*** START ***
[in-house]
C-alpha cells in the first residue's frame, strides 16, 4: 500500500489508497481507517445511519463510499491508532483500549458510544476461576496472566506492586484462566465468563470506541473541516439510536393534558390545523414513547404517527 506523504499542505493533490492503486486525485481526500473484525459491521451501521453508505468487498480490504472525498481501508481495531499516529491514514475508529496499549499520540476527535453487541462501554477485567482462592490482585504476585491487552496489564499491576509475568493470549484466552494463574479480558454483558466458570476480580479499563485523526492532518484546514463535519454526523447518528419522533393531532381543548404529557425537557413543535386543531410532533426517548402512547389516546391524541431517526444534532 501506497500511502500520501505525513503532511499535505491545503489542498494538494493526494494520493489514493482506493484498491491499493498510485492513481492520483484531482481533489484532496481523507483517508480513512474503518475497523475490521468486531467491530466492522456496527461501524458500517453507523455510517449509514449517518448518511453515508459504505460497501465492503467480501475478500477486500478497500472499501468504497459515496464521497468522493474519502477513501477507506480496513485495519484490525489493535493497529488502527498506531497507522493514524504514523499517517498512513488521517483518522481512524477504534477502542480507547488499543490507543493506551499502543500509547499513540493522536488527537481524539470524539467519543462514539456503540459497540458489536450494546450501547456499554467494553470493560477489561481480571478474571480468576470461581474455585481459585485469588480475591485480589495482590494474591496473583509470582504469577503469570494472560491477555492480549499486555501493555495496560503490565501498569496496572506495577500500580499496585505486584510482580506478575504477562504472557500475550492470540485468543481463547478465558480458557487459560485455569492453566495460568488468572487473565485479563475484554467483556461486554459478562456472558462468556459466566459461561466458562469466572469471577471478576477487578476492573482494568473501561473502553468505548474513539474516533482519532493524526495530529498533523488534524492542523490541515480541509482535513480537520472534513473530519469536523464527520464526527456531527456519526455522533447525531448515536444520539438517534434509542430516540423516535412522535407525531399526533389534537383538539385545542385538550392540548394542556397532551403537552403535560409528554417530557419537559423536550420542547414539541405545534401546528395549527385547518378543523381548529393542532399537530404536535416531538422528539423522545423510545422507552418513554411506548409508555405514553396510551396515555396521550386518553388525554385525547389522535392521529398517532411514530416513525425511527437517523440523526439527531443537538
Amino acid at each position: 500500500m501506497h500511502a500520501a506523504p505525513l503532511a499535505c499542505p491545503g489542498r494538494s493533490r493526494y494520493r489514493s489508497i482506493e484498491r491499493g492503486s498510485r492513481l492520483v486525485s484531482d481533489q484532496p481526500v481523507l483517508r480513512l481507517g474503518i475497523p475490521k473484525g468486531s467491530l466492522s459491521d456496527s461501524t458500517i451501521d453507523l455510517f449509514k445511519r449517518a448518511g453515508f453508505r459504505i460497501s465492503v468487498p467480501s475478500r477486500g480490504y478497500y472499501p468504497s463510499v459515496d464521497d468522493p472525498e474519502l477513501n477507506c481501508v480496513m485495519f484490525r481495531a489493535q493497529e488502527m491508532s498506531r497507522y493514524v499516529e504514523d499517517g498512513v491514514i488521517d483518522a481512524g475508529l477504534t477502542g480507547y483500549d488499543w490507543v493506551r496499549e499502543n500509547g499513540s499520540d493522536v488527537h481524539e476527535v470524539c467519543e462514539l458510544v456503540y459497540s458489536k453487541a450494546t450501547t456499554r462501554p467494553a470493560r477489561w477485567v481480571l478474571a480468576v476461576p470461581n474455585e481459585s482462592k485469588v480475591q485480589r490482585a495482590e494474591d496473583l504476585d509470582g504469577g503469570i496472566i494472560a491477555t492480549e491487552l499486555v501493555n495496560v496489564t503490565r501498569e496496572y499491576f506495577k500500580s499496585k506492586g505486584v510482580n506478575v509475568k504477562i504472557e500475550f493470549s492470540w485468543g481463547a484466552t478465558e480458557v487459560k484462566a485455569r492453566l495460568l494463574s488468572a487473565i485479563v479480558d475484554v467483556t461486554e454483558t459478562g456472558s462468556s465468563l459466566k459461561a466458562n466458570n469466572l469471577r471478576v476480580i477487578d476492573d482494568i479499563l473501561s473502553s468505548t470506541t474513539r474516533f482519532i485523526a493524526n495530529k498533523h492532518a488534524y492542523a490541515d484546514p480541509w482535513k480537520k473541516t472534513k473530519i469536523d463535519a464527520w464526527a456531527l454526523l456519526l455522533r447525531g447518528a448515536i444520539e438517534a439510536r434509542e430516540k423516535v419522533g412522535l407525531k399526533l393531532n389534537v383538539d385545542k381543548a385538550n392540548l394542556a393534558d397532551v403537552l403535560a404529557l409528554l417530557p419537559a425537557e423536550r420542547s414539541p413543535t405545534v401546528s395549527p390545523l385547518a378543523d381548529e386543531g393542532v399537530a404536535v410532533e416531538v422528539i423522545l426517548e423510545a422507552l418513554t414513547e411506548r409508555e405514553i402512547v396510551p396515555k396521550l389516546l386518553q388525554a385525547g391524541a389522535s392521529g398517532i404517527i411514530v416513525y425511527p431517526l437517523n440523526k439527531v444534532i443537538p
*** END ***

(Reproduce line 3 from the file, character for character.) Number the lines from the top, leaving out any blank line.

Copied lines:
Amino acid at each position: 500500500m501506497h500511502a500520501a506523504p505525513l503532511a499535505c499542505p491545503g489542498r494538494s493533490r493526494y494520493r489514493s489508497i482506493e484498491r491499493g492503486s498510485r492513481l492520483v486525485s484531482d481533489q484532496p481526500v481523507l483517508r480513512l481507517g474503518i475497523p475490521k473484525g468486531s467491530l466492522s459491521d456496527s461501524t458500517i451501521d453507523l455510517f449509514k445511519r449517518a448518511g453515508f453508505r459504505i460497501s465492503v468487498p467480501s475478500r477486500g480490504y478497500y472499501p468504497s463510499v459515496d464521497d468522493p472525498e474519502l477513501n477507506c481501508v480496513m485495519f484490525r481495531a489493535q493497529e488502527m491508532s498506531r497507522y493514524v499516529e504514523d499517517g498512513v491514514i488521517d483518522a481512524g475508529l477504534t477502542g480507547y483500549d488499543w490507543v493506551r496499549e499502543n500509547g499513540s499520540d493522536v488527537h481524539e476527535v470524539c467519543e462514539l458510544v456503540y459497540s458489536k453487541a450494546t450501547t456499554r462501554p467494553a470493560r477489561w477485567v481480571l478474571a480468576v476461576p470461581n474455585e481459585s482462592k485469588v480475591q485480589r490482585a495482590e494474591d496473583l504476585d509470582g504469577g503469570i496472566i494472560a491477555t492480549e491487552l499486555v501493555n495496560v496489564t503490565r501498569e496496572y499491576f506495577k500500580s499496585k506492586g505486584v510482580n506478575v509475568k504477562i504472557e500475550f493470549s492470540w485468543g481463547a484466552t478465558e480458557v487459560k484462566a485455569r492453566l495460568l494463574s488468572a487473565i485479563v479480558d475484554v467483556t461486554e454483558t459478562g456472558s462468556s465468563l459466566k459461561a466458562n466458570n469466572l469471577r471478576v476480580i477487578d476492573d482494568i479499563l473501561s473502553s468505548t470506541t474513539r474516533f482519532i485523526a493524526n495530529k498533523h492532518a488534524y492542523a490541515d484546514p480541509w482535513k480537520k473541516t472534513k473530519i469536523d463535519a464527520w464526527a456531527l454526523l456519526l455522533r447525531g447518528a448515536i444520539e438517534a439510536r434509542e430516540k423516535v419522533g412522535l407525531k399526533l393531532n389534537v383538539d385545542k381543548a385538550n392540548l394542556a393534558d397532551v403537552l403535560a404529557l409528554l417530557p419537559a425537557e423536550r420542547s414539541p413543535t405545534v401546528s395549527p390545523l385547518a378543523d381548529e386543531g393542532v399537530a404536535v410532533e416531538v422528539i423522545l426517548e423510545a422507552l418513554t414513547e411506548r409508555e405514553i402512547v396510551p396515555k396521550l389516546l386518553q388525554a385525547g391524541a389522535s392521529g398517532i404517527i411514530v416513525y425511527p431517526l437517523n440523526k439527531v444534532i443537538p